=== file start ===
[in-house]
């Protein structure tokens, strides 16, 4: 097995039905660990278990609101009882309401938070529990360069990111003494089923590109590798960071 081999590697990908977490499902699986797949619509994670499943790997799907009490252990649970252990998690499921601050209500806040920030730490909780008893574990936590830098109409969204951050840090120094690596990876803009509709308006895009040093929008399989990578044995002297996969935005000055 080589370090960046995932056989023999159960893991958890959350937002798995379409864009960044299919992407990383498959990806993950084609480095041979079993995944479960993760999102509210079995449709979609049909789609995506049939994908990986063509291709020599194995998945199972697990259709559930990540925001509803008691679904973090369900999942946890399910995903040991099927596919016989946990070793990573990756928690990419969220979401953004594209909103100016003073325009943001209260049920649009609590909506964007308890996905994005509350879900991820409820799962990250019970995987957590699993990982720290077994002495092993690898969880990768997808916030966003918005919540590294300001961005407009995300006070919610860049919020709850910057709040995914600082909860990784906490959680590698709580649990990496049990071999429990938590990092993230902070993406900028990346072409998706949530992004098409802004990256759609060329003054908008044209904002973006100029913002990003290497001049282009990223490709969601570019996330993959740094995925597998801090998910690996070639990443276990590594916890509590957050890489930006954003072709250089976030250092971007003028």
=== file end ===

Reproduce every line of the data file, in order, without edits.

[in-house]
């Protein structure tokens, strides 16, 4: 097995039905660990278990609101009882309401938070529990360069990111003494089923590109590798960071 081999590697990908977490499902699986797949619509994670499943790997799907009490252990649970252990998690499921601050209500806040920030730490909780008893574990936590830098109409969204951050840090120094690596990876803009509709308006895009040093929008399989990578044995002297996969935005000055 080589370090960046995932056989023999159960893991958890959350937002798995379409864009960044299919992407990383498959990806993950084609480095041979079993995944479960993760999102509210079995449709979609049909789609995506049939994908990986063509291709020599194995998945199972697990259709559930990540925001509803008691679904973090369900999942946890399910995903040991099927596919016989946990070793990573990756928690990419969220979401953004594209909103100016003073325009943001209260049920649009609590909506964007308890996905994005509350879900991820409820799962990250019970995987957590699993990982720290077994002495092993690898969880990768997808916030966003918005919540590294300001961005407009995300006070919610860049919020709850910057709040995914600082909860990784906490959680590698709580649990990496049990071999429990938590990092993230902070993406900028990346072409998706949530992004098409802004990256759609060329003054908008044209904002973006100029913002990003290497001049282009990223490709969601570019996330993959740094995925597998801090998910690996070639990443276990590594916890509590957050890489930006954003072709250089976030250092971007003028």